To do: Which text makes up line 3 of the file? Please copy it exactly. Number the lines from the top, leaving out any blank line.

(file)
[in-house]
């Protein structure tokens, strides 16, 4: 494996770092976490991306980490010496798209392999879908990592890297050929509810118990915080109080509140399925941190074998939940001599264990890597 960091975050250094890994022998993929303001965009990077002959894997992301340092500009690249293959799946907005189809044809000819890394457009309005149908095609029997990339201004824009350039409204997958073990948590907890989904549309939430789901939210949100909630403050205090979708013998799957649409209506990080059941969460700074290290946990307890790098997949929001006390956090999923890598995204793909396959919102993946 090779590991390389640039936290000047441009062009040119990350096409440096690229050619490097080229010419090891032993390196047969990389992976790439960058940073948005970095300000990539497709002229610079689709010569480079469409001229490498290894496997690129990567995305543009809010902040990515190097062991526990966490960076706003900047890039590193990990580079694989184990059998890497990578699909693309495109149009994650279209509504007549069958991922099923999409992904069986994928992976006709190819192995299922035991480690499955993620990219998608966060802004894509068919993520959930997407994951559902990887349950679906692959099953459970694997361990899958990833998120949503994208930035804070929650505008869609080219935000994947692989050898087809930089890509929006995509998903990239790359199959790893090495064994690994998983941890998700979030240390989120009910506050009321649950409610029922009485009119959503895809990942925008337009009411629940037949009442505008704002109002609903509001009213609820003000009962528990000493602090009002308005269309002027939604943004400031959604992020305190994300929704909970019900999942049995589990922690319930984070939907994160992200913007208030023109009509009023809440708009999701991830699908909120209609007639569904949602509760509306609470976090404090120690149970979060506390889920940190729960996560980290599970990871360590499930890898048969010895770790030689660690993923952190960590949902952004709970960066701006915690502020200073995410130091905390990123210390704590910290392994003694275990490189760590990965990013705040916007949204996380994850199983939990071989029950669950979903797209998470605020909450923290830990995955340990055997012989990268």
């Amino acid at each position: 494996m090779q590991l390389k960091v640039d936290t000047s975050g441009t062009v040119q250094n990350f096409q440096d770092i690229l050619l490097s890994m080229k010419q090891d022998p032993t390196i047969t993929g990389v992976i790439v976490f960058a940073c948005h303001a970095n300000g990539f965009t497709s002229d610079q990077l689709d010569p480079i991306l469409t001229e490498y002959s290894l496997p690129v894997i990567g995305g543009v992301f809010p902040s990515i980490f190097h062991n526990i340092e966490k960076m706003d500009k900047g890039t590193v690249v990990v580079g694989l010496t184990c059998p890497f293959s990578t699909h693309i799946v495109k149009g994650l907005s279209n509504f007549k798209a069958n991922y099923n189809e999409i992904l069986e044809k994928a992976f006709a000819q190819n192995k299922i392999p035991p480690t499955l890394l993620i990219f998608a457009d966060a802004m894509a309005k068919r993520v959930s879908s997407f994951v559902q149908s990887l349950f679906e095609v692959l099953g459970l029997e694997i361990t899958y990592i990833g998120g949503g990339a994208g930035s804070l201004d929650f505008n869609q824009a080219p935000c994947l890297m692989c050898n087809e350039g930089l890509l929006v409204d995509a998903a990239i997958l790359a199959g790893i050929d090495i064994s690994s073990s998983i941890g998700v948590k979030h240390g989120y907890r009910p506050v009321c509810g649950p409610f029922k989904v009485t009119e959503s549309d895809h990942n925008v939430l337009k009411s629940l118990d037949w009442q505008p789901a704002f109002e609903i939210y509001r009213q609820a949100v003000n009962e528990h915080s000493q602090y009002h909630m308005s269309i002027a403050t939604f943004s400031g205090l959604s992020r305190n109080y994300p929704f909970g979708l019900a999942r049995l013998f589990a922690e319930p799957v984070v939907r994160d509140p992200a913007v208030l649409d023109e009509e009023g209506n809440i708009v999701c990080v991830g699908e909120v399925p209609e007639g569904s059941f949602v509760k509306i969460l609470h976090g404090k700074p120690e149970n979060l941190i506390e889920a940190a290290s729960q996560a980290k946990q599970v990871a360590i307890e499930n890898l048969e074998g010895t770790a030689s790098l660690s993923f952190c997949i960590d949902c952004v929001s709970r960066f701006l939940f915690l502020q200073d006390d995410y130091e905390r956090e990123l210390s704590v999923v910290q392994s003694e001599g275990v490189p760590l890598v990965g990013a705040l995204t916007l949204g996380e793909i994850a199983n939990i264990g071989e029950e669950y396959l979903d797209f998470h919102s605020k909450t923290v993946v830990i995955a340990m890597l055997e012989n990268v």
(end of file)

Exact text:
């Amino acid at each position: 494996m090779q590991l390389k960091v640039d936290t000047s975050g441009t062009v040119q250094n990350f096409q440096d770092i690229l050619l490097s890994m080229k010419q090891d022998p032993t390196i047969t993929g990389v992976i790439v976490f960058a940073c948005h303001a970095n300000g990539f965009t497709s002229d610079q990077l689709d010569p480079i991306l469409t001229e490498y002959s290894l496997p690129v894997i990567g995305g543009v992301f809010p902040s990515i980490f190097h062991n526990i340092e966490k960076m706003d500009k900047g890039t590193v690249v990990v580079g694989l010496t184990c059998p890497f293959s990578t699909h693309i799946v495109k149009g994650l907005s279209n509504f007549k798209a069958n991922y099923n189809e999409i992904l069986e044809k994928a992976f006709a000819q190819n192995k299922i392999p035991p480690t499955l890394l993620i990219f998608a457009d966060a802004m894509a309005k068919r993520v959930s879908s997407f994951v559902q149908s990887l349950f679906e095609v692959l099953g459970l029997e694997i361990t899958y990592i990833g998120g949503g990339a994208g930035s804070l201004d929650f505008n869609q824009a080219p935000c994947l890297m692989c050898n087809e350039g930089l890509l929006v409204d995509a998903a990239i997958l790359a199959g790893i050929d090495i064994s690994s073990s998983i941890g998700v948590k979030h240390g989120y907890r009910p506050v009321c509810g649950p409610f029922k989904v009485t009119e959503s549309d895809h990942n925008v939430l337009k009411s629940l118990d037949w009442q505008p789901a704002f109002e609903i939210y509001r009213q609820a949100v003000n009962e528990h915080s000493q602090y009002h909630m308005s269309i002027a403050t939604f943004s400031g205090l959604s992020r305190n109080y994300p929704f909970g979708l019900a999942r049995l013998f589990a922690e319930p799957v984070v939907r994160d509140p992200a913007v208030l649409d023109e009509e009023g209506n809440i708009v999701c990080v991830g699908e909120v399925p209609e007639g569904s059941f949602v509760k509306i969460l609470h976090g404090k700074p120690e149970n979060l941190i506390e889920a940190a290290s729960q996560a980290k946990q599970v990871a360590i307890e499930n890898l048969e074998g010895t770790a030689s790098l660690s993923f952190c997949i960590d949902c952004v929001s709970r960066f701006l939940f915690l502020q200073d006390d995410y130091e905390r956090e990123l210390s704590v999923v910290q392994s003694e001599g275990v490189p760590l890598v990965g990013a705040l995204t916007l949204g996380e793909i994850a199983n939990i264990g071989e029950e669950y396959l979903d797209f998470h919102s605020k909450t923290v993946v830990i995955a340990m890597l055997e012989n990268v």